Armenian Studies Program

  • Mount Ararat
  • Apricots: Prunus Armeniaca and Pomegranates, a symbol of fertility
  • Armenian Genocide memorials
  • Ivan Aivazovsky The Ninth Wave, 1850
  • Making lavash and many dishes of Armenian food
  • Armenian rugs

Armenian Studies Program

About the Program

Growing numbers of students of Armenian origin descending on the fledgling campus of California State University, Northridge (CSUN), prompted the founding of the Armenian Student Association (ASA) in 1976. Seven years later, in 1983, the first course in Armenian Language was offered, setting the groundwork for the establishment of the Armenian Studies Program (ASP).

In the time since those foundations were laid more than 30 years ago, CSUN has become the largest campus by enrollment in the 23-campus California State University system, averaging between 38,000 and 40,000 students on its campus each year. Along with this growth, there has also been a steady rise in the population of students and faculty of Armenian descent. Armenian CSUN students consistently number between 8 and 10 percent of the overall student body. It is estimated that the University graduates approximately 450 Armenian students annually. Additionally, CSUN has more than 100 Armenian faculty and staff, among them program directors, department chairs, and associate vice presidents.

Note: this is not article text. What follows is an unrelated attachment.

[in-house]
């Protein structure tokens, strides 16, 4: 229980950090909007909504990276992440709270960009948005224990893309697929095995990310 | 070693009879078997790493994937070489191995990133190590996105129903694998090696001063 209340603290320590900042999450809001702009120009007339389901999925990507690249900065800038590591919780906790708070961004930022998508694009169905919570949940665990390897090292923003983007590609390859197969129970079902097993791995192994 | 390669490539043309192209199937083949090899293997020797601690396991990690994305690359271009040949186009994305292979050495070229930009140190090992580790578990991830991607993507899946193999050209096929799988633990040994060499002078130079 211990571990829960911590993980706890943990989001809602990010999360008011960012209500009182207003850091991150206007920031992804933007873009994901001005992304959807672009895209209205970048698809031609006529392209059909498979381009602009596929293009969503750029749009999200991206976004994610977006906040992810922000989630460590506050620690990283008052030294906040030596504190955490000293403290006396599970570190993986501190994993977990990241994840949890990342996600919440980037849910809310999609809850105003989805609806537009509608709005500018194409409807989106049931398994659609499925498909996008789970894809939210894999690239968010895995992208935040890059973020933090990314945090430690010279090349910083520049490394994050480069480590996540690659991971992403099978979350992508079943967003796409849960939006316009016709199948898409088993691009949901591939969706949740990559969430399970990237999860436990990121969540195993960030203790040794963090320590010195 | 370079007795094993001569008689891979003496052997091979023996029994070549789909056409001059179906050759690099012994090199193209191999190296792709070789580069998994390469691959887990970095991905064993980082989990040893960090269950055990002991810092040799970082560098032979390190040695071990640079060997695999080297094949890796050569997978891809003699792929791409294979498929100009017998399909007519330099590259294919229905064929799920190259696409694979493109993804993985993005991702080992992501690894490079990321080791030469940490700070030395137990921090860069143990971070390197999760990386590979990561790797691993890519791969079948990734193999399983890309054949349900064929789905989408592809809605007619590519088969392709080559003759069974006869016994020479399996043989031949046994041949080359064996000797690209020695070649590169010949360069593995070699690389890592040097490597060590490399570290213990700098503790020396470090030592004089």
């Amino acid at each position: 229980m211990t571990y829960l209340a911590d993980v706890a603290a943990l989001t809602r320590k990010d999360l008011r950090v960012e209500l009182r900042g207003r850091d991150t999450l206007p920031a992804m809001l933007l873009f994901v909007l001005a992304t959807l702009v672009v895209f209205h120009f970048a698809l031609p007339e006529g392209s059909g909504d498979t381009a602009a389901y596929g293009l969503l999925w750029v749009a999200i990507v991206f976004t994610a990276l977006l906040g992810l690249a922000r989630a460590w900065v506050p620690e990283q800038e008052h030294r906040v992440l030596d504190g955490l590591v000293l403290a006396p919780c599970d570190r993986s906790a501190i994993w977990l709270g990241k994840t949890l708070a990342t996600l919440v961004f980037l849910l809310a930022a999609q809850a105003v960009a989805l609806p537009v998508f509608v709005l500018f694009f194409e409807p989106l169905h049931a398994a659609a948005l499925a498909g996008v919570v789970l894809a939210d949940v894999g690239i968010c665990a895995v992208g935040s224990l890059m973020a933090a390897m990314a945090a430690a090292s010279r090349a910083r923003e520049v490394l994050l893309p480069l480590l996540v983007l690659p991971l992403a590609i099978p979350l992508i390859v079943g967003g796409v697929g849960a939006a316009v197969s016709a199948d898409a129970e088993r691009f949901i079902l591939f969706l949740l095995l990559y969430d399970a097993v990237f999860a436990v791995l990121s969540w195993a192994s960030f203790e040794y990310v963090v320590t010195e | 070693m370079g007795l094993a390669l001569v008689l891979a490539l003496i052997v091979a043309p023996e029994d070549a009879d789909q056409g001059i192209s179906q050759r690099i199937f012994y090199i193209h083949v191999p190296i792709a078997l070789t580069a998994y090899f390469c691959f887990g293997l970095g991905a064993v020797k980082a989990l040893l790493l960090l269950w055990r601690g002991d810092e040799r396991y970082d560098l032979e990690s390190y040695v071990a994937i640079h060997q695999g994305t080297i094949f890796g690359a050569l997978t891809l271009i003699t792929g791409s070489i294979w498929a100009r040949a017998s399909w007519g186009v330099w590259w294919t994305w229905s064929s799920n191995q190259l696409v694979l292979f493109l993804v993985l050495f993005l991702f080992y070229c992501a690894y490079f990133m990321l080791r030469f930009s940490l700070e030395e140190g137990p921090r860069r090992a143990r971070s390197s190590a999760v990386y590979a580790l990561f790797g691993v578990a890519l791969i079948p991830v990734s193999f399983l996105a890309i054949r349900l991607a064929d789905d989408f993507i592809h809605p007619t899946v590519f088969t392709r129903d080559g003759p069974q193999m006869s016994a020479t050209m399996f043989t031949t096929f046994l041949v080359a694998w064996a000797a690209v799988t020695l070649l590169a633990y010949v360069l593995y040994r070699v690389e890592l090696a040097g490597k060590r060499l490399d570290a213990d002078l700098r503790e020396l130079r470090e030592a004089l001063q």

Currently, the ASP consists of 12 courses. Students have four options for adding Armenian Studies to their academic program.  A student may:

  1. Declare a major in Languages and Cultures/Armenian Option in the Department of Modern and Classical Languages and Literatures;
  2. Declare a minor in Armenian Studies;
  3. Choose a concentration in Armenian with a Liberal Studies major; or
  4. Participate in the partnership with the Liberal Studies Program’s Integrated Teacher Education Program (ITEP) to become credentialed teachers of Armenian language and culture. 

ASP has one full-time tenured professor, who also serves as the Program’s director. Since 2013, the program has also had a part-time professor to meet the growing demand for ASP courses.